All my cameras, 4 : Minolta Autopak 700

February 24, 2009


A couple of years ago I started to take an interest in Instamatic photography, particularly the 110 and 126 formats. Essentially 126 is square and from the 1960s & 110 is rectangular and from the 1970s. Until recently I never thought about using these formats as I was happy enough with 35mm and bigger; also I was probably a bit of a film snob & saw them as somehow inferior. One thing that has sparked my interest is what seems to be their imminent exctinction. I can happily ignore something for decades until I hear it is about to be discontinued or demolished.

2005 was a big year for my feelings about traditional film based photography. This was the year that Kodak ceased production of B&W paper and also when Agfa Photo went into liquidation. Products that I took for granted were no longer available. I think it was also the year that the big Fletcher’s shop on Pitt St, Sydney suddenly closed. In the ’90s I used to visit the back room at Fletcher’s to look at all the stock in their film fridge. They carried every film that was available in Australia. Sometimes I would decide to explore all the slow films & would buy a couple of rolls each of Kodachrome 25, Ektar 25, Royal Gold 50, Agfa Ultra 50. All no longer manufactured. Once I’d had enough with the slow films I would try all the fastest films & I remember buying Scotch Chrome 1,000 & Konica 3200 neg film (still have a few unexposed rolls of each in the freezer, probably time for a clip test).

None of the big manfacturers is making 126 format today. Ferrania, the Italian film company was producing it as recently as a few years ago under the Solaris brand (also sold in some markets as Adox). I bought my film via the net from a site based in Canada called the Frugal Photographer. I believe they bought a large quantity of the last Ferrania run. I did some research into cameras, wanting to explore two approaches to the format; first with as much control as possible and secondly with a basic point & shoot approach. For the basic approach I bought a Kodak Instamatic 104. This camera has fixed focus & one aperture & shutter speed, basically set for sunny days.

The Minolta Autopak 700 I bought for the ability to manually focus & have a range of apertures and shutter speeds. I think I paid about $20 on ebay, always a bit of a gamble but I got lucky with an example that works well. It’s a rangefinder design which means that framing & focusing is done through a viewfinder rather than through the lens. The viewfinder is nice & clear although the focusing patch is a little faint. This is common with older cameras & I’ve been told it’s easy enough to have cleaned for a brighter patch. I can focus perfectly well as it is so I haven’t done anything about this.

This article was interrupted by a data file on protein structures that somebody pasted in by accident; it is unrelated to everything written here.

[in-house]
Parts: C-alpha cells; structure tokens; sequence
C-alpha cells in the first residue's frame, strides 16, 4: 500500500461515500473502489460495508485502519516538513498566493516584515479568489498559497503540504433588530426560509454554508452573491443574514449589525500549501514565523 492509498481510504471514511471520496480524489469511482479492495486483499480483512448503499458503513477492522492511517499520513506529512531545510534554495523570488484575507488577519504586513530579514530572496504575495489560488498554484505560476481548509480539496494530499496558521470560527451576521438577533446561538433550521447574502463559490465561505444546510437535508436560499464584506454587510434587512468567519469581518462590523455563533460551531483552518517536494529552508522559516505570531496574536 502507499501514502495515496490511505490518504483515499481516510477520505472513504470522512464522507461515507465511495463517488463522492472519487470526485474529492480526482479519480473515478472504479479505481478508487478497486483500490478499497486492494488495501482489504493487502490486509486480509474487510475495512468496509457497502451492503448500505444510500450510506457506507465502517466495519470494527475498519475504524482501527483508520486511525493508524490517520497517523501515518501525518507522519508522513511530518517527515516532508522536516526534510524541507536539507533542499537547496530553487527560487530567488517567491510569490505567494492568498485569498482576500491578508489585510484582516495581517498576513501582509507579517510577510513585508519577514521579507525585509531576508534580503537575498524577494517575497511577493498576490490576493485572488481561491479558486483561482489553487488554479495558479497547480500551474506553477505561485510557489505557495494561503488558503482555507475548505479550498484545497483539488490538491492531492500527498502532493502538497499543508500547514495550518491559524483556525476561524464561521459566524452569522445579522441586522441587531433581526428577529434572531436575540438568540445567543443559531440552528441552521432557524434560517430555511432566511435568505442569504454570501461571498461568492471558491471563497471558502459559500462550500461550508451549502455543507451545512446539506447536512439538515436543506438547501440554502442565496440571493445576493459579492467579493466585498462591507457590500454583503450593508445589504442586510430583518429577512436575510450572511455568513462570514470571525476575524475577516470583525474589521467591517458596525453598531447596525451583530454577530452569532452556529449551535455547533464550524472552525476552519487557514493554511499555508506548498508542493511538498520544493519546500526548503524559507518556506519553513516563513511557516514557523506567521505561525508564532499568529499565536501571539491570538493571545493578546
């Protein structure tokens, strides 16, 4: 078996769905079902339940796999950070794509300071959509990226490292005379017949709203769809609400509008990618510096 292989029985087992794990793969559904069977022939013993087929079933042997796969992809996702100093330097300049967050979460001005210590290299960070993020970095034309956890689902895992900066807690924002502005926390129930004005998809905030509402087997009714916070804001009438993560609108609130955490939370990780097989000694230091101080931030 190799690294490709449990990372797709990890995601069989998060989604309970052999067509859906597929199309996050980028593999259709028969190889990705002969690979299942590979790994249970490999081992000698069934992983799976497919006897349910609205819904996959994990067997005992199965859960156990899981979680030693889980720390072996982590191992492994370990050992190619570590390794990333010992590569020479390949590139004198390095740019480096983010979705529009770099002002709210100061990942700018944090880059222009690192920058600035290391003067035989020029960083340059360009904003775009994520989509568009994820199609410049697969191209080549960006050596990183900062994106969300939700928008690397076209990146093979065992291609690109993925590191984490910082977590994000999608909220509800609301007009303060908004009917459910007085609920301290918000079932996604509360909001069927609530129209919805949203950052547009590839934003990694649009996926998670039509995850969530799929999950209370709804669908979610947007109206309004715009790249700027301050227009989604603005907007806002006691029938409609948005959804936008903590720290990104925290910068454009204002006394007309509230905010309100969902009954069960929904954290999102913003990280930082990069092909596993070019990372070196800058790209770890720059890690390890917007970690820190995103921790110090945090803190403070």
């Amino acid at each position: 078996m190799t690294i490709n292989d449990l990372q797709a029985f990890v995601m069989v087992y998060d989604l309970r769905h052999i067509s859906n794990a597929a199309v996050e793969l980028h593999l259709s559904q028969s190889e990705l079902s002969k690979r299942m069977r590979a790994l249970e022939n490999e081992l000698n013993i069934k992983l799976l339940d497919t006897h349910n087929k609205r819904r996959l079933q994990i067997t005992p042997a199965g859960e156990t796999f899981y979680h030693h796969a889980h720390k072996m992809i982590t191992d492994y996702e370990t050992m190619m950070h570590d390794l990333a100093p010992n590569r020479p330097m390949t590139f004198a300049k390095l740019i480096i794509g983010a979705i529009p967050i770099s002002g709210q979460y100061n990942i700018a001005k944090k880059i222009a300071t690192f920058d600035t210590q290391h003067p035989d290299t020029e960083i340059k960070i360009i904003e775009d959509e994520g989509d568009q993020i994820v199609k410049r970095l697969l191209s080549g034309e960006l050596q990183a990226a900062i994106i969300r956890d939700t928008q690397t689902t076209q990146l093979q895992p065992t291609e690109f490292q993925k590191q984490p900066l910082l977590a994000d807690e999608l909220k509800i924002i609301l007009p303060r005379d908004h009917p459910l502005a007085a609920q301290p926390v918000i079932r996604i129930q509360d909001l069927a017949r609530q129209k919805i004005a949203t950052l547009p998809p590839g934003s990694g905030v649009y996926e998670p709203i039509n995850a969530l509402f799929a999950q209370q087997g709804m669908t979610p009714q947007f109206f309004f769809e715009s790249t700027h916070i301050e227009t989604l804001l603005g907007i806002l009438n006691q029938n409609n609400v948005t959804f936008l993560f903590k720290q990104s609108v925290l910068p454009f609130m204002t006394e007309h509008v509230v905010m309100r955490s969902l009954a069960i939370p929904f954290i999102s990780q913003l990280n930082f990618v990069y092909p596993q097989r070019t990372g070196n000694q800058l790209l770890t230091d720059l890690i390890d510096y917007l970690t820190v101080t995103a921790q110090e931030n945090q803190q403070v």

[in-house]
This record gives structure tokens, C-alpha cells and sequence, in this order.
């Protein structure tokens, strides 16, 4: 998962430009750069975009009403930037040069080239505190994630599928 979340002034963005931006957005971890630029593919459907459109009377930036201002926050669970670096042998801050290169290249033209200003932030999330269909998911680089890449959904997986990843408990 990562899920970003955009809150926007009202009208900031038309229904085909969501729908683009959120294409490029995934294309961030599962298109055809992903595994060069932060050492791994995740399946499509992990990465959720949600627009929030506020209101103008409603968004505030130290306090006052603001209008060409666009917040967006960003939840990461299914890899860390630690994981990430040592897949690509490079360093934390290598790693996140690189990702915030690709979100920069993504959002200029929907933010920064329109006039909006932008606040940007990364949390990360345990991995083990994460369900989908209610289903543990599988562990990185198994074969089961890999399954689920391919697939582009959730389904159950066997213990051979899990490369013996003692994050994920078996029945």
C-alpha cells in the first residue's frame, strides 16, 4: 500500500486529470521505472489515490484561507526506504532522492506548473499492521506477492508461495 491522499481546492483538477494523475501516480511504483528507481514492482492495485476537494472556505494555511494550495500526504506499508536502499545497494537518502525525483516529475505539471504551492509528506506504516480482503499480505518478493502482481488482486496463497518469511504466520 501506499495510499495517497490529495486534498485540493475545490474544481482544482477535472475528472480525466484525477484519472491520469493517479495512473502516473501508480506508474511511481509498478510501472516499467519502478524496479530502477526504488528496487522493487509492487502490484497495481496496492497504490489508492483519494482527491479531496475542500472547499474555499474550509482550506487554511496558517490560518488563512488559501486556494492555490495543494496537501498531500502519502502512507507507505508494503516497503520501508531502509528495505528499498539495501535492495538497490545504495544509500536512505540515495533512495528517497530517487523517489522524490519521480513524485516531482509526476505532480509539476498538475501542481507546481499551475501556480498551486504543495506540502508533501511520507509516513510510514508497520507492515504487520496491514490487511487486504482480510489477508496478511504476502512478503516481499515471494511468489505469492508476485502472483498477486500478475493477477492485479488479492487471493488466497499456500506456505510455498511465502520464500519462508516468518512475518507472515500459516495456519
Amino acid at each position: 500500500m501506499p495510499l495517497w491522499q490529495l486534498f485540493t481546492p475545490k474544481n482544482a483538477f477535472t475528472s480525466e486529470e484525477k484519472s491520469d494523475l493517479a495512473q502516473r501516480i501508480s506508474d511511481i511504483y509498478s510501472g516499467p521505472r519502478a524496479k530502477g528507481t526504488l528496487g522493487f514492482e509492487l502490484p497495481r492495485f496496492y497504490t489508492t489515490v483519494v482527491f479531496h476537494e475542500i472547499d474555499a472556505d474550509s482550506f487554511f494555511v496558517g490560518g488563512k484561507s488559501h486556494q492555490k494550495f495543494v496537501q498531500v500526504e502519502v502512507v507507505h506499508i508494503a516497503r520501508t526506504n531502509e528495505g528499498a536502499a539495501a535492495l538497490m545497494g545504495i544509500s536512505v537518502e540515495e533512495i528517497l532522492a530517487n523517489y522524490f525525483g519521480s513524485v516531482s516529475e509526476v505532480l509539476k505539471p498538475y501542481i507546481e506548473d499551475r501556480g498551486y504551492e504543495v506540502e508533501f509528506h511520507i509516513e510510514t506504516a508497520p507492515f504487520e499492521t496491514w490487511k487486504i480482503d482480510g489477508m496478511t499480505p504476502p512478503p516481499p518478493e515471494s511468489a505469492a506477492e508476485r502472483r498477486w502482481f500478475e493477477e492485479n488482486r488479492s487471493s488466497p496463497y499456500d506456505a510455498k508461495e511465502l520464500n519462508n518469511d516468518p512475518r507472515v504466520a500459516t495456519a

Also in the viewfinder is a readout from the light meter indicated by a needle that points to exposure values between 8 and 17. The meter is powered by a PX625 mercury battery & these are no longer made for environmental reasons. I had one that was in a Super 8 camera so I put it in the Minolta & the meter needle works fine. I wasn’t sure how accurate the battery or meter would be so I have always used my Soligor spot meter to set exposure. If you did use the camera meter, the EV number displayed in the finder is transferred to the EV scale on the lens. The lens has rings for setting the aperture & shutter speed and these are connected to the EV scale. So if I set the EV scale to 15 I can get an aperture of f/11 and a shutter speed of 1/250, or f/16 @ 125, or f/22 @60, which all makes sense to me.

The aperture range is from f/2.8 to f/22 and the shutter speeds go from 1/30 sec to 1/250 plus bulb. To make it clear, there are only 4 shutter speeds on this camera, not much compared to a modern SLR but still 3 more than most instamatics. Combined with the 7 apertures & bulb you should be able to get a good exposure in any lighting conditions. There is also a full auto mode, set by turning both aperture & shutter rings to their respective A settings.

The lens is a Rokkor 38mm & I like the results it produces. I’ve only put a few rolls through it so it’s hard to say too much. I wish I could get some B&W film to expose in it & then print in a darkroom as that is when I tend to really see what a lens does. Apart from the above it’s a pretty simple camera with a hot shoe & PC socket for firing flash. I haven’t given much thought to using flash with it but it might be interesting to try in a studio sometime. Overall, it’s a nicely designed, solid metal camera that sits well in my hand, is straightforward to use & produces results that I’m happy with. Not bad for $20. It’s also enabled me to explore the square 126 format & discover some new looks.

Minolta produced this model from approx the mid ’60s to the mid ’70s. Of course they are totally out of the camera business these days. There were also other manufacturers producing high quality 126 cameras, notably Kodak & Rolleiflex. I would have been interested to buy any of them but happened across the Minolta first.



4 Responses to “All my cameras, 4 : Minolta Autopak 700”

  1. Dean Says:

    I have one of these myself. I have a Rollei SL26 SLR as well, so I never use the Minolta. I loved the square format of 126. Luckily I still have some Solaris in the freezer.

    • whystoptime Says:

      You’re lucky if you’re in Canada as the Frugal Photographer is based there & they had good stock of 126 solaris the last time I checked. That’s where I bought mine from.

  2. Jef Price Says:

    Very cool. I just picked one of these up at a thrift store today for $.50. Seems to in near perfect shape.

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